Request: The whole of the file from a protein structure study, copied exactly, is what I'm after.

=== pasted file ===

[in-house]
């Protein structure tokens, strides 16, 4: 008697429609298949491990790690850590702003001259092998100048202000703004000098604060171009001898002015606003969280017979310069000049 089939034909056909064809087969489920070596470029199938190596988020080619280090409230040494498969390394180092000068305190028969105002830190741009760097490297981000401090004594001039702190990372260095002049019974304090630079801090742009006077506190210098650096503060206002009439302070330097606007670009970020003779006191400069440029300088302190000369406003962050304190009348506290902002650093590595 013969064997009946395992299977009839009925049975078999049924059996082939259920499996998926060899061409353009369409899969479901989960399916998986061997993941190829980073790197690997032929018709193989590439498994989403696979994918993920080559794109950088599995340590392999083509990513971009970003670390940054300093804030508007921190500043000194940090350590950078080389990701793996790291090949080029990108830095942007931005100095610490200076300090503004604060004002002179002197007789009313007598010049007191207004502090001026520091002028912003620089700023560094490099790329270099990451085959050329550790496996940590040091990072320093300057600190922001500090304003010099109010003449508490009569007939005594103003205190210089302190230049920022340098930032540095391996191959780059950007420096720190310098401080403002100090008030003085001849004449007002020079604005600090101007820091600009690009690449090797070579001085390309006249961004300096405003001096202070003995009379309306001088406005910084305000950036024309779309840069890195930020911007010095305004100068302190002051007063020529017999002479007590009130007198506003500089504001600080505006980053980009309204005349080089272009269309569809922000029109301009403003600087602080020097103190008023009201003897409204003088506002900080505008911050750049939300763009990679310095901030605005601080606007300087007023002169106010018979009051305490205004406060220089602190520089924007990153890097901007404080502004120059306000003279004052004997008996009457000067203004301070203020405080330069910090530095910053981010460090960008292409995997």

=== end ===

[in-house]
């Protein structure tokens, strides 16, 4: 008697429609298949491990790690850590702003001259092998100048202000703004000098604060171009001898002015606003969280017979310069000049 089939034909056909064809087969489920070596470029199938190596988020080619280090409230040494498969390394180092000068305190028969105002830190741009760097490297981000401090004594001039702190990372260095002049019974304090630079801090742009006077506190210098650096503060206002009439302070330097606007670009970020003779006191400069440029300088302190000369406003962050304190009348506290902002650093590595 013969064997009946395992299977009839009925049975078999049924059996082939259920499996998926060899061409353009369409899969479901989960399916998986061997993941190829980073790197690997032929018709193989590439498994989403696979994918993920080559794109950088599995340590392999083509990513971009970003670390940054300093804030508007921190500043000194940090350590950078080389990701793996790291090949080029990108830095942007931005100095610490200076300090503004604060004002002179002197007789009313007598010049007191207004502090001026520091002028912003620089700023560094490099790329270099990451085959050329550790496996940590040091990072320093300057600190922001500090304003010099109010003449508490009569007939005594103003205190210089302190230049920022340098930032540095391996191959780059950007420096720190310098401080403002100090008030003085001849004449007002020079604005600090101007820091600009690009690449090797070579001085390309006249961004300096405003001096202070003995009379309306001088406005910084305000950036024309779309840069890195930020911007010095305004100068302190002051007063020529017999002479007590009130007198506003500089504001600080505006980053980009309204005349080089272009269309569809922000029109301009403003600087602080020097103190008023009201003897409204003088506002900080505008911050750049939300763009990679310095901030605005601080606007300087007023002169106010018979009051305490205004406060220089602190520089924007990153890097901007404080502004120059306000003279004052004997008996009457000067203004301070203020405080330069910090530095910053981010460090960008292409995997």